If you’ve ever heard the phrase “bear in mind,” you might be confused; after all, there are two spellings of the word “bear/bare,” and multiple meanings associated with them. Neither seems to immediately make much sense with the phrase, so how do you know which one to use?
It’s better to ask and learn than to keep getting it wrong throughout your life, and since so many people struggle with this one, there’s no shame in being confused!
Which Is The Correct Spelling?
The phrase is correctly written “bear in mind,” though many, many people confuse it with “bare in mind.” The reason for the confusion isn’t very clear, except perhaps that many of us associate “bear” with the ursine mammal, and can’t understand why you would want a “bear” in your mind to represent remembering something.
People who checked out this question also asked “What is the difference between ‘bear’ and ‘bare’”? Evidently, these two words are easily and frequently mixed up, and their meanings get confused.
It’s not surprising that this question occurs, given the confusion caused by the phrase and the fact that the two words are pronounced in identical ways. If you’ve ever felt confused about this, don’t worry!
The word “bare” means something that is naked, minimal, or lacking in supplies. It doesn’t have any other meanings, so you can’t “bare with” somebody, or “bare” something in mind. It is only to be used when there is an absence of something.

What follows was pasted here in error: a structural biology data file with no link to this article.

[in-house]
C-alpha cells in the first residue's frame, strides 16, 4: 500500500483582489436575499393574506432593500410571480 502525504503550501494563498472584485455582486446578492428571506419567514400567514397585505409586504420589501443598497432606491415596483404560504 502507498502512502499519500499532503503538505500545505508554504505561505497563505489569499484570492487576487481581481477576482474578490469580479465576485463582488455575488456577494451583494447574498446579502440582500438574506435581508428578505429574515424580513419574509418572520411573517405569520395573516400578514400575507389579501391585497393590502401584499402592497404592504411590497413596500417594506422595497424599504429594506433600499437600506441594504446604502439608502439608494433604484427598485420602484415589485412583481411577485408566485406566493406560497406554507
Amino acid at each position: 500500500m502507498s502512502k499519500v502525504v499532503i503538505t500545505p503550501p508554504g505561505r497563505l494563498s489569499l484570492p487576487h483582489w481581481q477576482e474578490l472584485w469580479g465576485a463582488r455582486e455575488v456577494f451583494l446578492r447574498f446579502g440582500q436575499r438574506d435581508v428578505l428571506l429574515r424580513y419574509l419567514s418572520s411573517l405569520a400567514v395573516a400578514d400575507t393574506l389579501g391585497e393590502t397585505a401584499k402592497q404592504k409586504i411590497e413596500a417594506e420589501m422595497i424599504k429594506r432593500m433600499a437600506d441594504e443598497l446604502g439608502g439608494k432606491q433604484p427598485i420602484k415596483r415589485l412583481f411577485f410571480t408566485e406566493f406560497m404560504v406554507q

The word “bear” is slightly more complicated and has several meanings. It is used to refer to the big, clawed ursine family we are all so familiar with, but it also refers to carrying something. It can refer to accepting and putting up with an unpleasant experience, or having a particular characteristic.
You can bear a cost, bear a responsibility, bear a child, and bear an emotion. A tree can bear fruit. You can bear yourself with poise, or bear left to change direction.
Most of these meanings have a connotation with the concept of carrying something, but they’re probably where the confusion comes in; there are so many potential uses for this word.
So Why Is It “Bear In Mind,” Not “Bare In Mind”?
If you said “bare in mind,” it could be roughly translated to “naked in mind.” That doesn’t make any sense. Why would you want an idea to be naked in your mind? What does it mean?
If you use the phrase “bear in mind,” you are literally asking somebody to carry something in their minds, to keep it in their thoughts, and – in other words – remember it. You aren’t asking them to keep an actual bear in their head, but simply to carry the idea with them and not forget about it.
If it helps you remember it, you can think about not undressing your thoughts, but carrying them with you as you would if you “bear” arms or “bear” a burden. Hopefully, that will make it easier to remember!